Noting that banks have “significantly improved” their risk-management and capital planning processes since the advent of the Comprehensive Capital Analysis and Review (CCAR), the Federal Reserve Board’s top supervisory official on Tuesday said the “qualitative” analysis previously featured in this process will, for most banks, be incorporated into the Fed’s regular supervisory practices.
“Large banks have improved the methods they use to identify their unique risks, now use sound practices for identifying and addressing model weaknesses, and have strong processes in place to evaluate their capital positions on a forward-looking basis,” Federal Reserve Board Vice Chairman for Supervision Randal Quarles said during a keynote message at the Fed’s stress testing conference in Boston. “While we continue to perform a qualitative assessment and ensure that progress is retained, the improvements led the Federal Reserve to conclude that for most banks this assessment can be incorporated into our regular supervisory practices.”
Quarles pointed to the evolution of the qualitative assessment based on experience of the past 10 years of stress testing “and in particular, the great improvement in risk management by large banks and the cumulative effect of the Fed’s improved supervision of large institutions.” He said that for stress testing to remain effective, it must respond to changes in the economy, the financial system, and risk-management capabilities.
He also said that financial firms have more than doubled their capital since the first round of stress tests in 2009, with the common equity of the largest 18 firms growing by more than $650 billion.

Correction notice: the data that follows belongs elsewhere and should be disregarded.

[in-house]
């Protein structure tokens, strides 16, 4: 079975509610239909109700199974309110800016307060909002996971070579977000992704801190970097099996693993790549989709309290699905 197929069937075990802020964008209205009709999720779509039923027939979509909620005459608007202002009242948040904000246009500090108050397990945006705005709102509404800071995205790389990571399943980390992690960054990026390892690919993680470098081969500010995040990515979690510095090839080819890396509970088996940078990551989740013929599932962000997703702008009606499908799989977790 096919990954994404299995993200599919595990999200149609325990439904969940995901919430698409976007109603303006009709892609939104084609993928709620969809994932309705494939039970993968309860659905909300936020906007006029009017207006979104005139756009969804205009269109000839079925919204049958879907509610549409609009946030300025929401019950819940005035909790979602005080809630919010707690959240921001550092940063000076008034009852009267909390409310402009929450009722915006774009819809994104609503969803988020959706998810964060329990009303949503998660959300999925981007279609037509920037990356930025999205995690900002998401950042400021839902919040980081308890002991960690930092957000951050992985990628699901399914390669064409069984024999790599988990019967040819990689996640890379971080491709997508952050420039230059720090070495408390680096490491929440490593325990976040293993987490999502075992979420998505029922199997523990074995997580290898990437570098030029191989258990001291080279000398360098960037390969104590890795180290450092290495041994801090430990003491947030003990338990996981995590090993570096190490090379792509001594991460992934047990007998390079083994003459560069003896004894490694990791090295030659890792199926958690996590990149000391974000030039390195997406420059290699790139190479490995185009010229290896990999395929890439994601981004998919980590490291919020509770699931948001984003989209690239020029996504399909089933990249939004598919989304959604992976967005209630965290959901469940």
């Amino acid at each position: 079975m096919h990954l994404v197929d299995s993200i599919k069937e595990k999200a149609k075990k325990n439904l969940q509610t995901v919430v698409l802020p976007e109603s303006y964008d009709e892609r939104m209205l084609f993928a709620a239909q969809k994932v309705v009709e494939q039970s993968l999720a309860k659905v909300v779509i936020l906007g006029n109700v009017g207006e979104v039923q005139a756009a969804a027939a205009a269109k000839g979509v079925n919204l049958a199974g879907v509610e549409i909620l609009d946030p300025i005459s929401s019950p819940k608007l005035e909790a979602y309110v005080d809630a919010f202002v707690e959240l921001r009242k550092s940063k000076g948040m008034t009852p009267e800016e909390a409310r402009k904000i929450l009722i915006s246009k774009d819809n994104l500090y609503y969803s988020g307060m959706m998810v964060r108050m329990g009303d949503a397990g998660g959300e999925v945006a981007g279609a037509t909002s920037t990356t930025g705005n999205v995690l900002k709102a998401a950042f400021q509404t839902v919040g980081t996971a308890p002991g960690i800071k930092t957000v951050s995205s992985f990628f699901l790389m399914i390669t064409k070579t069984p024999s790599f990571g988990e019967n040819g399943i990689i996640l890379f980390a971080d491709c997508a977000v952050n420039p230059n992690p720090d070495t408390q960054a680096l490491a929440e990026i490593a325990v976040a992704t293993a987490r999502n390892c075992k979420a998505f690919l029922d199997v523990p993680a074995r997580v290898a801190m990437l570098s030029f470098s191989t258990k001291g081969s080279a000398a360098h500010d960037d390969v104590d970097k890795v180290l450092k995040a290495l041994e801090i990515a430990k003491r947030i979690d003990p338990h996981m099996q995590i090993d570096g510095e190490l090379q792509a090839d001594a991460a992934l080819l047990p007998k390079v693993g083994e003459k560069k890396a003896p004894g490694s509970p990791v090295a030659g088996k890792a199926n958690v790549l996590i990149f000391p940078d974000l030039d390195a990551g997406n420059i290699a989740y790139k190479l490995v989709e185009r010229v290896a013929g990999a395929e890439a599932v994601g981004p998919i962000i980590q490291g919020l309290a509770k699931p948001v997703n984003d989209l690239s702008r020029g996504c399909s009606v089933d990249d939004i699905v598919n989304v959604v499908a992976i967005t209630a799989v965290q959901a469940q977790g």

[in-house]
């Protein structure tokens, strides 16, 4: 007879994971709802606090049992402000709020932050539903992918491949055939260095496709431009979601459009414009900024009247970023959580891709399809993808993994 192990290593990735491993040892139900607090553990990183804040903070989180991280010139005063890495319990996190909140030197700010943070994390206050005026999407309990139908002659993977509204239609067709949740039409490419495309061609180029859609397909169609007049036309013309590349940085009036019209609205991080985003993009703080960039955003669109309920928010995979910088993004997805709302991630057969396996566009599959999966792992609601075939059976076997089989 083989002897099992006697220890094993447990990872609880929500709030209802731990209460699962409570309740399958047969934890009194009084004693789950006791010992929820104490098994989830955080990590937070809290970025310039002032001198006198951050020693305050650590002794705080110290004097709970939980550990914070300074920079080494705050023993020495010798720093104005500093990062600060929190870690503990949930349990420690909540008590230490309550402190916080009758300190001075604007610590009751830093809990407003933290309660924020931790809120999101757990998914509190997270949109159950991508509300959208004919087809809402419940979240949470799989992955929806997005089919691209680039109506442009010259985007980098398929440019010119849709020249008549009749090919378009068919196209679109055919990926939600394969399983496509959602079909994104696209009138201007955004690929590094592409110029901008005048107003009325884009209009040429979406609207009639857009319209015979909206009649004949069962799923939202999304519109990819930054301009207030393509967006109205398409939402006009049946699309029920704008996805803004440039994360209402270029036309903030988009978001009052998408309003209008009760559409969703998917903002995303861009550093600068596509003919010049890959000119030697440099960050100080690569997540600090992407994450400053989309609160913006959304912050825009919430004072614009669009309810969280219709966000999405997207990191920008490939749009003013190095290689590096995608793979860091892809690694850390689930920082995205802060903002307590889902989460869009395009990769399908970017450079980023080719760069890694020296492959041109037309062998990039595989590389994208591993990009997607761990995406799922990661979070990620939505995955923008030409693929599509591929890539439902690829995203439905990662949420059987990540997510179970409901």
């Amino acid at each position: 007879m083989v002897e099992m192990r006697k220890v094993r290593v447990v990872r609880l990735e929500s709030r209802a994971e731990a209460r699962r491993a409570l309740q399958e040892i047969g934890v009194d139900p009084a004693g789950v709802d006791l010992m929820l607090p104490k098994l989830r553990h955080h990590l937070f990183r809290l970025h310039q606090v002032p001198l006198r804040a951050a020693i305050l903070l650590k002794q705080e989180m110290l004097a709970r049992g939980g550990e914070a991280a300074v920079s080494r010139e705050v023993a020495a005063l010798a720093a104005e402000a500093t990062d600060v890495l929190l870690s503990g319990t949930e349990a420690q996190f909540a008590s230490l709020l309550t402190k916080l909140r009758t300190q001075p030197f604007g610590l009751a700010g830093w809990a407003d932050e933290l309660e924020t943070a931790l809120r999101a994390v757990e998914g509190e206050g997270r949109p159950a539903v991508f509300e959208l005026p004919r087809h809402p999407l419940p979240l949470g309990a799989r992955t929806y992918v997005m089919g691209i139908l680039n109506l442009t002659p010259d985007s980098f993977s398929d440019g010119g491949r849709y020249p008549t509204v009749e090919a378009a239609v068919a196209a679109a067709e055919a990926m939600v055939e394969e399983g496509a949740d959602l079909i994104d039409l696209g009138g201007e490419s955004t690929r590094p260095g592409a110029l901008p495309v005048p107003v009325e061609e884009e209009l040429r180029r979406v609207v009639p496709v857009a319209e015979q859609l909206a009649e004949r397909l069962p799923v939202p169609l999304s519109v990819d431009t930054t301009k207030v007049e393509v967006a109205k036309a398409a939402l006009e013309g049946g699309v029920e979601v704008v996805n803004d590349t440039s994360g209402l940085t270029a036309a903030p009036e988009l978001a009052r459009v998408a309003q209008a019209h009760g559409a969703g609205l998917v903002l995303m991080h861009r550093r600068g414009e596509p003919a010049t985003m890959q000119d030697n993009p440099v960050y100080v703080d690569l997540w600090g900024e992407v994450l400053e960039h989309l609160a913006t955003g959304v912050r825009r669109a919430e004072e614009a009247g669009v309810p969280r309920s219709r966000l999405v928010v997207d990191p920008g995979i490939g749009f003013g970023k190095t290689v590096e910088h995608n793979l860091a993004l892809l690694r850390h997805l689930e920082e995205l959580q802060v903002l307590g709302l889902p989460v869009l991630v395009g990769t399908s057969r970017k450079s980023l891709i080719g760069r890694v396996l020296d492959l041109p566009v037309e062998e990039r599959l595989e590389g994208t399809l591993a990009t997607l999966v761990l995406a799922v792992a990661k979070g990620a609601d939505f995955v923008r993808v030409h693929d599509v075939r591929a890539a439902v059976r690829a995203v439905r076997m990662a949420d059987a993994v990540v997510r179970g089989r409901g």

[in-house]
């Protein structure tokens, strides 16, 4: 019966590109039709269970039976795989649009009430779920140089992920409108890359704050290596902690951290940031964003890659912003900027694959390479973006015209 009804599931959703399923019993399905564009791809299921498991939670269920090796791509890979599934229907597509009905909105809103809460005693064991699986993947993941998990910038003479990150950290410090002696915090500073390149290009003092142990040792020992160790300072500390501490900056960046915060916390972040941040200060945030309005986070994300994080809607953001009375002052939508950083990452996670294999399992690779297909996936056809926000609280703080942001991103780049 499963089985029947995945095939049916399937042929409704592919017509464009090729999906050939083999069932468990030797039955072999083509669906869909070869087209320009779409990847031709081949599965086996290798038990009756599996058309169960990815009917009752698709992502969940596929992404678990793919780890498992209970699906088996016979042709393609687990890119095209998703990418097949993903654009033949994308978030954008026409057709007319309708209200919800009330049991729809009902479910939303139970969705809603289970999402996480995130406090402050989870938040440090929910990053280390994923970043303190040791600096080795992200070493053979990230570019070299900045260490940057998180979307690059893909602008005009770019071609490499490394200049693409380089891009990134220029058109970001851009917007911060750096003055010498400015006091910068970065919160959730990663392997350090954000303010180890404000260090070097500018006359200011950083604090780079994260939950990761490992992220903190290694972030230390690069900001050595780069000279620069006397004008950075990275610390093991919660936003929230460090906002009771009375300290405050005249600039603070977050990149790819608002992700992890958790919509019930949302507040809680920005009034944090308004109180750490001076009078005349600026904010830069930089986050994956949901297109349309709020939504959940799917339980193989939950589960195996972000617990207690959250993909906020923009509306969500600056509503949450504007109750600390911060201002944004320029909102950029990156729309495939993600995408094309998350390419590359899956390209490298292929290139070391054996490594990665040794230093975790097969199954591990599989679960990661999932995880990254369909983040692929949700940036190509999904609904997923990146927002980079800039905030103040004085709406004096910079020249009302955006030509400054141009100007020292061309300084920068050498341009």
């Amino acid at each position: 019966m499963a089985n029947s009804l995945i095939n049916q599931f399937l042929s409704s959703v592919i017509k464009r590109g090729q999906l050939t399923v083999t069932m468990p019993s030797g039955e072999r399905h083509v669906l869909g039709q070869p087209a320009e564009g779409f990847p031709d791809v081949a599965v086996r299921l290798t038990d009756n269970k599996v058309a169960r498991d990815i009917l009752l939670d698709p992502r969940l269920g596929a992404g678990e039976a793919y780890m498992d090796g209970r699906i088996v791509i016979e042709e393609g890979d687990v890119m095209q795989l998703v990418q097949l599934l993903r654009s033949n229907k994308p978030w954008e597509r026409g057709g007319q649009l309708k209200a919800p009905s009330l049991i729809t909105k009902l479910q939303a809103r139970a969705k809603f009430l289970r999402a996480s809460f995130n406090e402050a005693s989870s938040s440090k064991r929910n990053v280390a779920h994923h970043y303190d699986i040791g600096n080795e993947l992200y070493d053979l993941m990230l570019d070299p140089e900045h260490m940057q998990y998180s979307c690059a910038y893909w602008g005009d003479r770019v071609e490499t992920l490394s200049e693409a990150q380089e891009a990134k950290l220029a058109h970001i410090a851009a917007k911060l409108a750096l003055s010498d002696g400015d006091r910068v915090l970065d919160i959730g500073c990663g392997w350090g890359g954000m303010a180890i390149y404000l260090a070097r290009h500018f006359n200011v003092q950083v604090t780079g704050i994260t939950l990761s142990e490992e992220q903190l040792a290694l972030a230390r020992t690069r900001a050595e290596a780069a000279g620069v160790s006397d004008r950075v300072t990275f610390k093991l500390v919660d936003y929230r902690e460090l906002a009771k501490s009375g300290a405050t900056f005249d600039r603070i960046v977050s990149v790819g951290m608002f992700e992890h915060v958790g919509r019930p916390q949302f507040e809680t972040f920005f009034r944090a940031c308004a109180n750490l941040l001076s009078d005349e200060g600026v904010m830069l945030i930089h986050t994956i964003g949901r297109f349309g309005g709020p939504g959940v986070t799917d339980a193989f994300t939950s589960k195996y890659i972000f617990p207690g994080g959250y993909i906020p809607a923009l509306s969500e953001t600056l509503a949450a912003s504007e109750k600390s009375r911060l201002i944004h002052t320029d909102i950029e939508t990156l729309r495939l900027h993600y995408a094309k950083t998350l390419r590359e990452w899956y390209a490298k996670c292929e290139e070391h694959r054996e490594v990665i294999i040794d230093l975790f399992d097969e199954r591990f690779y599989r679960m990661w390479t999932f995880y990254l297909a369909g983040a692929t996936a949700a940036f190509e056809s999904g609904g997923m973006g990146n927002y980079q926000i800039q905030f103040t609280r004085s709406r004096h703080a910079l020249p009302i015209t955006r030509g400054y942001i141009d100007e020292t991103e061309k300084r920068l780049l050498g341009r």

Quarles said recent changes, and proposed changes, to the Fed’s stress testing are aimed at making CCAR more transparent and simple “and to feature less unnecessary volatility.” The guiding principles of these changes include transparency, simplicity, and volatility.
Regarding transparency, Quarles said this year’s disclosures on two key stress models will be followed with disclosures on two additional models in 2020, “and each year thereafter until we have provided transparency about all our stress test models.” As for simplicity, the Fed official pointed to the current proposal, the stress capital buffer, which he said would simplify the Fed’s large bank capital rule by integrating the stress testing process with traditional regulatory capital rules.
Regarding volatility, the Fed governor noted the distinction between what he sees as “useful variation” in stress tests, or exploration of salient risks, vs. the “less useful,” or unexpected swings in capital requirements “that don’t have any particular relationship to changing risks at individual firms.” He also noted the volatility that comes from a bank having to do its capital planning in advance of seeing stress test results.
“In distinguishing useful from less useful volatility, one option to address the year-over-year volatility of the tests would be to average the results of the tests from the previous year or years. This would not affect the overall stringency of the tests but, mathematically, would mean that no single year could have an outsized influence on the amount of capital that a bank is required to maintain,” Quarles said. “The potential downsides to this approach include the reduced risk sensitivity that a bank may experience to a particular test and potential technical challenges associated with changes to a bank’s balance sheet and earnings. Bearing in mind these potential challenges, I believe more thinking and discussion of this issue would be fruitful.”
Regarding the remaining concern, Quarles said he believes it “more rational and logical for firms to be able to plan for their capital needs with the benefit of the results of our tests. Given the huge strides that the banks have made in their capital planning and in meeting our expectations, I view the risk of banks backsliding in this regard to be minimal because it would be evident in the next test.”
“Stress Testing: A Decade of Continuity and Change,” speech by Fed Vice Chairman for Supervision Quarles during research conference at Federal Reserve Bank of Boston